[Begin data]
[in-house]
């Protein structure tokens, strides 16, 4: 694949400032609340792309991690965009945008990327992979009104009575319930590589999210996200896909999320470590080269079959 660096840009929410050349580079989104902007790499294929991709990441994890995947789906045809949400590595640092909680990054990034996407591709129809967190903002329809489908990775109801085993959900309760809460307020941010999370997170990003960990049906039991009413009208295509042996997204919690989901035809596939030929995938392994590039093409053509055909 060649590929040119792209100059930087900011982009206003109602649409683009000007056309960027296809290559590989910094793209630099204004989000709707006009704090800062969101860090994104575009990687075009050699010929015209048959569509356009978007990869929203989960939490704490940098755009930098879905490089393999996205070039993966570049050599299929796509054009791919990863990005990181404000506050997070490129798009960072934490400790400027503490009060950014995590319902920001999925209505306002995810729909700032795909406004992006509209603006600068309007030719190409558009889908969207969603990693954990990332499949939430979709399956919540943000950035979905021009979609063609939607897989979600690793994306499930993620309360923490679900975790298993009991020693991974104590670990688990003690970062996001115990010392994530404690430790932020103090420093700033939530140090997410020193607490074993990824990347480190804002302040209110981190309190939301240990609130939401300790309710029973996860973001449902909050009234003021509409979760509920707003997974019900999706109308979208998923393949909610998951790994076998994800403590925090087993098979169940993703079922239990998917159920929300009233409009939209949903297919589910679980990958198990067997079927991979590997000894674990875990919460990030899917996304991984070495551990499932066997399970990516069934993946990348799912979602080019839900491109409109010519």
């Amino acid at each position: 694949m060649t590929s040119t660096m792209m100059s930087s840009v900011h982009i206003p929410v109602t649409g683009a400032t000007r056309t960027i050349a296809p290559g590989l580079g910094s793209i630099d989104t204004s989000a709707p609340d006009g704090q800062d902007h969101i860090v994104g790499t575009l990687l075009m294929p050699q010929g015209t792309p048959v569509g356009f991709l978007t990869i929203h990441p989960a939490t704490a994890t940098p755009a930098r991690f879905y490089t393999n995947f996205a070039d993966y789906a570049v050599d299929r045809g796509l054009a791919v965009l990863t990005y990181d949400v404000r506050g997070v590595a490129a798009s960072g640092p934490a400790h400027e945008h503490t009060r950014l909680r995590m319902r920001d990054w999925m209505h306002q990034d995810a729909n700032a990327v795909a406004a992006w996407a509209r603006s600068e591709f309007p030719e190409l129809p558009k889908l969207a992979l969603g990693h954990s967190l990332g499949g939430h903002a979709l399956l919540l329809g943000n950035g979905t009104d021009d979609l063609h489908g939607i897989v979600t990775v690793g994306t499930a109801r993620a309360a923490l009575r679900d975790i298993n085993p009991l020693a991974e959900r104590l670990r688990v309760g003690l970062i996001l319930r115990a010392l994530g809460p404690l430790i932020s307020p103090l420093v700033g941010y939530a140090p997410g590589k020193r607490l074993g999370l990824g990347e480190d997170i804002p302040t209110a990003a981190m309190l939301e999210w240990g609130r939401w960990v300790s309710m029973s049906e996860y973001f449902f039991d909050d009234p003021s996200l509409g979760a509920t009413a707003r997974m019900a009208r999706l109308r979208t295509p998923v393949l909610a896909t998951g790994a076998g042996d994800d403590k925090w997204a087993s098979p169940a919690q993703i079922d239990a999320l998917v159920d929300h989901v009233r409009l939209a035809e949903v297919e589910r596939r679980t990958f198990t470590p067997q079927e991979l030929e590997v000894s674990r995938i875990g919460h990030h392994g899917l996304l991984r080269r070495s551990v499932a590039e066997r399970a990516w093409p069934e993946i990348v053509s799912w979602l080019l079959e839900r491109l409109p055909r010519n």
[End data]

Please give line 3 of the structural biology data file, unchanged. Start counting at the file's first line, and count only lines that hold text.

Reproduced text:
């Amino acid at each position: 694949m060649t590929s040119t660096m792209m100059s930087s840009v900011h982009i206003p929410v109602t649409g683009a400032t000007r056309t960027i050349a296809p290559g590989l580079g910094s793209i630099d989104t204004s989000a709707p609340d006009g704090q800062d902007h969101i860090v994104g790499t575009l990687l075009m294929p050699q010929g015209t792309p048959v569509g356009f991709l978007t990869i929203h990441p989960a939490t704490a994890t940098p755009a930098r991690f879905y490089t393999n995947f996205a070039d993966y789906a570049v050599d299929r045809g796509l054009a791919v965009l990863t990005y990181d949400v404000r506050g997070v590595a490129a798009s960072g640092p934490a400790h400027e945008h503490t009060r950014l909680r995590m319902r920001d990054w999925m209505h306002q990034d995810a729909n700032a990327v795909a406004a992006w996407a509209r603006s600068e591709f309007p030719e190409l129809p558009k889908l969207a992979l969603g990693h954990s967190l990332g499949g939430h903002a979709l399956l919540l329809g943000n950035g979905t009104d021009d979609l063609h489908g939607i897989v979600t990775v690793g994306t499930a109801r993620a309360a923490l009575r679900d975790i298993n085993p009991l020693a991974e959900r104590l670990r688990v309760g003690l970062i996001l319930r115990a010392l994530g809460p404690l430790i932020s307020p103090l420093v700033g941010y939530a140090p997410g590589k020193r607490l074993g999370l990824g990347e480190d997170i804002p302040t209110a990003a981190m309190l939301e999210w240990g609130r939401w960990v300790s309710m029973s049906e996860y973001f449902f039991d909050d009234p003021s996200l509409g979760a509920t009413a707003r997974m019900a009208r999706l109308r979208t295509p998923v393949l909610a896909t998951g790994a076998g042996d994800d403590k925090w997204a087993s098979p169940a919690q993703i079922d239990a999320l998917v159920d929300h989901v009233r409009l939209a035809e949903v297919e589910r596939r679980t990958f198990t470590p067997q079927e991979l030929e590997v000894s674990r995938i875990g919460h990030h392994g899917l996304l991984r080269r070495s551990v499932a590039e066997r399970a990516w093409p069934e993946i990348v053509s799912w979602l080019l079959e839900r491109l409109p055909r010519n």